Regarding “Pray For The President? A Divine Dilemma” (Editor’s column, Jan. 13), the text for the prayer in widespread use throughout the diaspora, “Hanoten teshu’a,” first appears in print in Spain and is directed for the welfare of King Ferdinand II. While the outcome in that case was disastrous, Jewish wisdom nevertheless taught that remaining loyal citizens even under the most despotic rulers was still the best road for long-term survival.
The great Yemenite Rabbi Yosef Kafah discovered that whoever wrote the text of the prayer did so with great subtlety and included subversive allusions. For example, the opening line reads, “He who gives deliverance unto kings and dominion unto princes, whose kingdom is an everlasting kingdom, who delivers his servant David from the destructive sword.” This is a quote from Psalms 144:10. But the next verse is a desperate plea for help from the grip of a deceitful enemy, “Rescue me, save me from the hands of foreigners, whose mouths speak lies, and whose oaths are false.” Even the call to God confirms that only His kingdom is everlasting, the rest are temporary.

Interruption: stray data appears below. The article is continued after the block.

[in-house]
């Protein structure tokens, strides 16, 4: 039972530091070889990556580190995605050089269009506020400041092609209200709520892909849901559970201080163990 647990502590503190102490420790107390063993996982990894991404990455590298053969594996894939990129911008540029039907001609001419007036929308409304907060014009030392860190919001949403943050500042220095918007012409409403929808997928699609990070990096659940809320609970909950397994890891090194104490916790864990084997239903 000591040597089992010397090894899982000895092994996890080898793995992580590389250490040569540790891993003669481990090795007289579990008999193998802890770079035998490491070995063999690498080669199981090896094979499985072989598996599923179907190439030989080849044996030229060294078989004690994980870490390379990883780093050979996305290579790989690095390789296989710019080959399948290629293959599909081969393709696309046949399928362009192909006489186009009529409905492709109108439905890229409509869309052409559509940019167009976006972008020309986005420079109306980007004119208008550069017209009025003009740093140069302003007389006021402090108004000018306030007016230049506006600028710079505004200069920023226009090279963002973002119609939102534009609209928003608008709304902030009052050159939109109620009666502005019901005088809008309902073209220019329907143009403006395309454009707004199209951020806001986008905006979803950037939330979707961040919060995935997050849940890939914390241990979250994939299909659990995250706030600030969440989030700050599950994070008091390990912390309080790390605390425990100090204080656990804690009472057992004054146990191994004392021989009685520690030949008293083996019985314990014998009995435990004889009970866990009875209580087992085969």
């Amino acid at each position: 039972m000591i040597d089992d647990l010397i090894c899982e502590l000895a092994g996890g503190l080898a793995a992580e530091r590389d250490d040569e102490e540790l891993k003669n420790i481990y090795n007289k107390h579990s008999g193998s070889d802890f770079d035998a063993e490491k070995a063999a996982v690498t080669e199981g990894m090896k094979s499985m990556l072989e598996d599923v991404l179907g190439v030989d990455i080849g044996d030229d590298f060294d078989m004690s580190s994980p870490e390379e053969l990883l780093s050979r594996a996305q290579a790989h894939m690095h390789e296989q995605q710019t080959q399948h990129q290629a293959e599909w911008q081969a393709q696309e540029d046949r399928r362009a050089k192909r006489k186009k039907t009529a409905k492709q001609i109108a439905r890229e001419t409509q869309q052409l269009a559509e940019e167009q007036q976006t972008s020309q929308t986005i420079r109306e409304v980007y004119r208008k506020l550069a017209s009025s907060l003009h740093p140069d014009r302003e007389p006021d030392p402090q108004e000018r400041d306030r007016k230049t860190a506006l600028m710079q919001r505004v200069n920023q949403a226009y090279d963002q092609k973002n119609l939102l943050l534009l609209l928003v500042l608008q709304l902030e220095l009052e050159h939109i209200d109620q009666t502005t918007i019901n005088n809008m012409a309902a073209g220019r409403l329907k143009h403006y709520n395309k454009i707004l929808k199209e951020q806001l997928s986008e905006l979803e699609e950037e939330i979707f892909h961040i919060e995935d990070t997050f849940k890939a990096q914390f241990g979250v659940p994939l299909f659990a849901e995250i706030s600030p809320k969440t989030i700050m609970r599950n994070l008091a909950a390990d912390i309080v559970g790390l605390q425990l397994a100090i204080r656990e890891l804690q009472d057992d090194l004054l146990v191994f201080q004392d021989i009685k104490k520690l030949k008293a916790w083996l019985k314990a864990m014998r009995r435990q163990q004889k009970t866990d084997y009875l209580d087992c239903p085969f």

The next line, “Who makes a way in the sea and a path in the mighty waters,” derives from Isaiah 43:16. The next verse there continues to describe the destruction of the Egyptian forces. Indeed, there is little reason to reference God’s might over the waters in the context of this prayer, if not for the continuation of retribution against oppressors.
In sum, this prayer for the leader’s well-being also contains between the lines a hope for the destruction of evil and a hope for the Jews to leave exile and return to Zion.